Secrets and Common Knowledge

I heard it once said that the difference between a business secret and common knowledge was that common knowledge was far more difficult to come by. I think to some extent this is probably the case.


Whether in sales or business management, as you progress up the ladder you become more of a “knowledge” worker and somewhat less of an implementation worker. By the nature of your expanded role you are entrusted with more information regarding the plans and strategies of the accounts or business (usually both).


This is pretty heady stuff. You are entrusted to know things that others are not. The urge is to show off and tell others the things you know. The requirement is to communicate strategies and directions so as to best align the resources to execute on the plans. The need is to do so without “broadcasting” in such a way as to reduce the value of the information by providing it to those who do not need, or should not have it.


I have stated in the past that the value of information is in sharing it. The art is being able to select what to share and who to share it with and how to share it in such a way as to be able to achieve your sales and business goals without your proprietary business information becoming “common knowledge”.

Perspective and Point of View

We have all been in the position where we have had to predict some performance or business event. It is a key part of leadership and management whether you are in general business, sales, or any other business discipline. There are those that are good at it and those that “needs improvement” if I may use the ratings jargon that we are all familiar with.


I have found that those that are good at this type of predictive management have the gift of not only assuming others points of view – being able to look at things from where others do, but also have the ability to assume the perspective of others – being able to look at things how others do. It seems that the difference is subtle but the results can change dramatically.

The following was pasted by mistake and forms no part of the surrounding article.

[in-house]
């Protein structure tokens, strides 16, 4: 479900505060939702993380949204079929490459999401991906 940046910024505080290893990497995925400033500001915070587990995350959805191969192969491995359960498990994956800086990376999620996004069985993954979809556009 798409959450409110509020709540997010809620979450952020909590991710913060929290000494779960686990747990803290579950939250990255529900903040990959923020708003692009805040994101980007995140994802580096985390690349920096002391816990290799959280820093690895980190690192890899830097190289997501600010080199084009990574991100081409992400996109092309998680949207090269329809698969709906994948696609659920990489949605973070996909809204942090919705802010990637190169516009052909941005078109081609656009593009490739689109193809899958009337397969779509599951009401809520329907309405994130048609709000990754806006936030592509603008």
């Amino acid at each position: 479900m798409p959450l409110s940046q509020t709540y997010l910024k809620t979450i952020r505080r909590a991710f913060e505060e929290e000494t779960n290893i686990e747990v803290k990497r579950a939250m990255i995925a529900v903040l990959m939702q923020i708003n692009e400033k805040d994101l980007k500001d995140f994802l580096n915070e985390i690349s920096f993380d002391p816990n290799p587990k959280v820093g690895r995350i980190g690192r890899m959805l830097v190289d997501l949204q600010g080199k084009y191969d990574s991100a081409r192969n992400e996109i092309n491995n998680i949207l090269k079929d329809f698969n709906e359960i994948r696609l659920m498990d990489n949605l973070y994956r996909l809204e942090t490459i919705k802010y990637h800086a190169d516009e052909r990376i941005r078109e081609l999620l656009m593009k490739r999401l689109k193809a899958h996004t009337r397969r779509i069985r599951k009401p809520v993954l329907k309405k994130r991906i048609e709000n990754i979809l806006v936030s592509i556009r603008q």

The key here is that when we look at issues from others points of view we still have the tendency to ascribe our preferences and biases to the view. Someone who is risk averse may not see the same opportunity as someone with a higher risk tolerance regardless of the point of view.


It is these perspective mismatches that can then lead to the issues. What may be blatantly obvious to one regardless of where it was viewed, may make no sense at all to another regardless of how it is described.


Successful business and sales requires you to not only look at things from where others are standing, but also to try and look at it through their eyes. You can not ascribe your preferences to others because then you are always expecting others to “see it your way”.

Dilbert Was Right About Strategic Plans

Strategic plans are essential to the continued well being of any business. We are all aware of this. I have been involved in organizations where the strategic plan was considered the most important document in the organization, and I have been places where it was considered a necessary (or unnecessary) evil. Wherever I have been, I have invariably found that the most successful strategic plans have adhered to what I call the Dilbert Rule for Strategic Plans.


When asked by his (pointy haired) boss for his suggestions for the strategic plan, Dilbert responded with


“Why don’t we find out what we make the most money at, and do more of that…”


Of course this was rejected out of hand as far too simple for a strategic plan. I would agree that for an entire strategic plan it probably is, but for a starting point I don’t think you could do much better. It requires a self analysis of profitability and competitive situations that will be the cornerstone of what the business is doing and will be doing going forward.


The key here is to identify your strengths and to build going forward from them. Too many times we tend to identify traits that we want to be strengths instead of those that are strengths, to build our future business on. It is by looking at both the current and desired capabilities that a good strategic plan can be created.


Next week I’ll be looking at the Jethro Bodine Clampett school of ciphering in your business. This topic covers the “goes into’s and goes out of’s” of your business. Its basic but it also works.